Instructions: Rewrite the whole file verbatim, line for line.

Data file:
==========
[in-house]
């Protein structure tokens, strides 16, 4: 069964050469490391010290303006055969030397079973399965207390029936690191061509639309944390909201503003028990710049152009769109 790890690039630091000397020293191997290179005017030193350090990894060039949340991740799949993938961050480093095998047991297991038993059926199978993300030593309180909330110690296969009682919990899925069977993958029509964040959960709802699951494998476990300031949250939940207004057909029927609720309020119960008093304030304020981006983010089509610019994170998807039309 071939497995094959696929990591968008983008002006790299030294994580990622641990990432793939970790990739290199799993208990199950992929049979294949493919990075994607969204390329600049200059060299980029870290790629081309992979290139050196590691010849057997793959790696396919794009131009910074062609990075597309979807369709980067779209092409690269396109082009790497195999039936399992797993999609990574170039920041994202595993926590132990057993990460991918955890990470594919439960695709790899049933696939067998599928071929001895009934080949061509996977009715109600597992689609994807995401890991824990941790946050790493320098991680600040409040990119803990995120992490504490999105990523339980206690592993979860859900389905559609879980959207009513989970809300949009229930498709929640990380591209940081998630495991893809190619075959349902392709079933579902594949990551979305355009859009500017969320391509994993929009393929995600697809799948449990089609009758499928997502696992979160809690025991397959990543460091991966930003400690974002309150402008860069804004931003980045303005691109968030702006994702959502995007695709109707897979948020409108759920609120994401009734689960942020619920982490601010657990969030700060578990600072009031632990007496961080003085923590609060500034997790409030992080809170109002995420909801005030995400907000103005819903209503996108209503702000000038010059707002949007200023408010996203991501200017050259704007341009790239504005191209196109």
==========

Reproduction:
[in-house]
């Protein structure tokens, strides 16, 4: 069964050469490391010290303006055969030397079973399965207390029936690191061509639309944390909201503003028990710049152009769109 790890690039630091000397020293191997290179005017030193350090990894060039949340991740799949993938961050480093095998047991297991038993059926199978993300030593309180909330110690296969009682919990899925069977993958029509964040959960709802699951494998476990300031949250939940207004057909029927609720309020119960008093304030304020981006983010089509610019994170998807039309 071939497995094959696929990591968008983008002006790299030294994580990622641990990432793939970790990739290199799993208990199950992929049979294949493919990075994607969204390329600049200059060299980029870290790629081309992979290139050196590691010849057997793959790696396919794009131009910074062609990075597309979807369709980067779209092409690269396109082009790497195999039936399992797993999609990574170039920041994202595993926590132990057993990460991918955890990470594919439960695709790899049933696939067998599928071929001895009934080949061509996977009715109600597992689609994807995401890991824990941790946050790493320098991680600040409040990119803990995120992490504490999105990523339980206690592993979860859900389905559609879980959207009513989970809300949009229930498709929640990380591209940081998630495991893809190619075959349902392709079933579902594949990551979305355009859009500017969320391509994993929009393929995600697809799948449990089609009758499928997502696992979160809690025991397959990543460091991966930003400690974002309150402008860069804004931003980045303005691109968030702006994702959502995007695709109707897979948020409108759920609120994401009734689960942020619920982490601010657990969030700060578990600072009031632990007496961080003085923590609060500034997790409030992080809170109002995420909801005030995400907000103005819903209503996108209503702000000038010059707002949007200023408010996203991501200017050259704007341009790239504005191209196109």